You have hit the nail directly on the head. You are right in everything you have shared. I don't think we have gone too far to change things back, but parents have to decide to stand up and be the adult, the one in charge and grab the bull by the horns and set it straight. What my husband calls, "the tail wagging the dog".



There are so many mom's on this website that are steady excusing their children's behavior. It almost makes me sick to my stomach. It does not matter what age your child is, right is right and wrong is wrong. No excuses.

[deleted account]

I think that kids are definitely different.  We say, that when we were kids if we did some of the things that our kids do, then we would get our butts beat.  However, teachers and parents have had our hands tied with the amount of discipline that we are "allowed" to dish out.  We can't reprimand our children because we certainly don't want them to feel bad about themselves.  We have to reward them for mediocre work so that they have good self esteems.  The result is that children feel as though poor or mediocre work is good enough.



We also involve them with so many activities and homework, that they don't have time to just decompress and be children.  No one honors committments any more either.  No one actually feels obligated to follow through with committments that they make and their children are following suit.  Today, it is perfectly acceptable to say that you will go to a birthday party and then just not show up if something better comes along.  No phone call, no apology, no feeling of guilt.



How do we find the right balance?  Being a good partent is not easy, but the rewards will last a lifetime!

Andra - posted on 02/28/2009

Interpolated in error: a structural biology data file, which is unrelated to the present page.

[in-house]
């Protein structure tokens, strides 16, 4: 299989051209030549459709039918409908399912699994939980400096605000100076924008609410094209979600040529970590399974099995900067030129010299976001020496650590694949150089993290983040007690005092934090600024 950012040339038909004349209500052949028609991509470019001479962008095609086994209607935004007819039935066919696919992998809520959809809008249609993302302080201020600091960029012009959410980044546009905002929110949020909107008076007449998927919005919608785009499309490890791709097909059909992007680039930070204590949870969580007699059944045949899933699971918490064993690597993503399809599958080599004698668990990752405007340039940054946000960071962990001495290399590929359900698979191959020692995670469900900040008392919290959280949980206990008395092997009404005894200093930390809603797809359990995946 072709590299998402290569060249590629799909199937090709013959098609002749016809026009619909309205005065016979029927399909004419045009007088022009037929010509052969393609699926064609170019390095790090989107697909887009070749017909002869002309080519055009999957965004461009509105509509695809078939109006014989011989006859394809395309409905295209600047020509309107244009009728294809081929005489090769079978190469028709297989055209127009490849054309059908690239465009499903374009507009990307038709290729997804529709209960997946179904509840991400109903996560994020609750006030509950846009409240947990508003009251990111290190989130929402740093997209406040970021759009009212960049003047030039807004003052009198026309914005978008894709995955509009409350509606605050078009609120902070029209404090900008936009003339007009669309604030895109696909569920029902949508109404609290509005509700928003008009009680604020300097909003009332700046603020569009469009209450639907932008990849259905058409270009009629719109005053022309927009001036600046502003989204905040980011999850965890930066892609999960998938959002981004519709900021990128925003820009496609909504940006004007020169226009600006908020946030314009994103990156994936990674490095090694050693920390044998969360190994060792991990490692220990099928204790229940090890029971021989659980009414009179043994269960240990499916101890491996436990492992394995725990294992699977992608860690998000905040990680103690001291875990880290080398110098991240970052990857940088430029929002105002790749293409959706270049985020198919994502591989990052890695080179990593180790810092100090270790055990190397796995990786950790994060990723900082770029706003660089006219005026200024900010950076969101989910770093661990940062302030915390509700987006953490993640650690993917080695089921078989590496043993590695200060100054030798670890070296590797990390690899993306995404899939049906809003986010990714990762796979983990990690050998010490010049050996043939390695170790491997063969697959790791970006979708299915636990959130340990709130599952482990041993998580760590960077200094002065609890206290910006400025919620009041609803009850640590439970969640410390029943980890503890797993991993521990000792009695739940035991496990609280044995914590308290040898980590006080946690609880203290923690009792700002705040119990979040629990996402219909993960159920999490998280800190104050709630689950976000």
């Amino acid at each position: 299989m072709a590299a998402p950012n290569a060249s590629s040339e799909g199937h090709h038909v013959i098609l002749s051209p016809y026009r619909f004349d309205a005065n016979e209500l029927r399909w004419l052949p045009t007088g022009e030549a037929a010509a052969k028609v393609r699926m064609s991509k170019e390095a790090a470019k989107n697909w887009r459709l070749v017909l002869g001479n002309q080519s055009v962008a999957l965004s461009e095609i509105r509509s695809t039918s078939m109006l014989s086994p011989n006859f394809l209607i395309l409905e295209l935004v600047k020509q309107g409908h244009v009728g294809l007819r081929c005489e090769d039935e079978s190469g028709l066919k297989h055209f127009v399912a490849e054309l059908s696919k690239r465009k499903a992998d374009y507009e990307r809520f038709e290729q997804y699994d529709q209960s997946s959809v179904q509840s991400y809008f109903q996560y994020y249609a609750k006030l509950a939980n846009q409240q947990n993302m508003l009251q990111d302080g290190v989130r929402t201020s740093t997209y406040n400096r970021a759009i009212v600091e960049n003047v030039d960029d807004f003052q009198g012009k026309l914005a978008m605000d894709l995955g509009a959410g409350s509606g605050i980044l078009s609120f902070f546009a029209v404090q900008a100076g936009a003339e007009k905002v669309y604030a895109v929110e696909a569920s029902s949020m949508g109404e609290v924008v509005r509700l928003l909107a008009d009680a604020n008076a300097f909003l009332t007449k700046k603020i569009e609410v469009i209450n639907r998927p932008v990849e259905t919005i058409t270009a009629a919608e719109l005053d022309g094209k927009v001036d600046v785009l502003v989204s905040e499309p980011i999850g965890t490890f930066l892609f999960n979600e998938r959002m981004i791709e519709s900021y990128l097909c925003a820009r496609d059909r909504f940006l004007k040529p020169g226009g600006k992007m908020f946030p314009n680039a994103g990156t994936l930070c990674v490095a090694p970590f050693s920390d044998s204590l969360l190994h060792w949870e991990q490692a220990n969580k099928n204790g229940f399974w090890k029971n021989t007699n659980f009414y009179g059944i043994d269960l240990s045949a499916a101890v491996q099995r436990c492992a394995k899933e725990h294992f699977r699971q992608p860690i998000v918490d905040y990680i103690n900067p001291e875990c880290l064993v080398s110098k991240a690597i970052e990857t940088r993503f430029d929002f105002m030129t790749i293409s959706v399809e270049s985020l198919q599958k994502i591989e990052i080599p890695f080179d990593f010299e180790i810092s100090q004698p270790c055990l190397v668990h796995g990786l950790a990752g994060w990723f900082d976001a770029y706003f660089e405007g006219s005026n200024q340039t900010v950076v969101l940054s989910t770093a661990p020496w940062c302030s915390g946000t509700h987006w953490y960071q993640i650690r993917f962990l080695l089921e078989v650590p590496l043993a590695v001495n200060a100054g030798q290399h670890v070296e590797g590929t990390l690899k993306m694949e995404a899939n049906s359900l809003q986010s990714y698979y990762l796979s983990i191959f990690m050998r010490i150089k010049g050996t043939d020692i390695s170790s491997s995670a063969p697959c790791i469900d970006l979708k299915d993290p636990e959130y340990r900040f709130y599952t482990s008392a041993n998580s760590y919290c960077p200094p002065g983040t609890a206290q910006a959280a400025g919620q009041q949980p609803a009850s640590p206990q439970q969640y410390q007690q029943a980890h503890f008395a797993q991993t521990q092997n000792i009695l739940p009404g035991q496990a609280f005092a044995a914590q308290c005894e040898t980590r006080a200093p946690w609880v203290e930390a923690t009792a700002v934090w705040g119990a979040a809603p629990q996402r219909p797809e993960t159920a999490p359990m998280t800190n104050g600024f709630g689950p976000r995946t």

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I totally agree with Jill. I have three teenaged daughters. The two eldest are in public high school, while I still homeschool the youngest one (she is dyslexic and a little behind--we had issues with the public school). And I am still homeschooling their younger brothers. The kids in their public school are so different from the way we were...they have no respect for authority and have no work ethic. Everything is done for them. My girls were in shock for months when they started going to ps because of the way the kids acted. Hannah (my oldest) cried FOR THEM for weeks. She prayed for them..and still does. She told me, "Mama, they don't understand what they are doing and what they are missing!" She really hurt for them. She has told me many times that she wishes we could adopt them all so they could see what life is really all about...that real love exists and when you work, you feel better about yourself. She will be going to college next fall and wants to be an English teacher...(Not bragging on myself as a parent because God did it through me...I didn't really know what I was doing!)

Manon - posted on 02/28/2009

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your right they are not the dif is we were disaplyne and they are not thats because we are not allowed to raise them like we wont

we can't spink their ass and we all know that sometime they deserve it.

Amie - posted on 02/28/2009

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I don't have teenagers, yet, but I'd like to share my opinion as I have teenage siblings. I'm 27 but I can remember my parents would say the same thing. They had it harder, kids were losing respect, they had no ambition, etc, etc. The one thing they did agree on though is it's not the kids fault really, it's the parents. From a young age parents need to guide and teach their children and set a good example for them. If they don't it's the kids that suffer.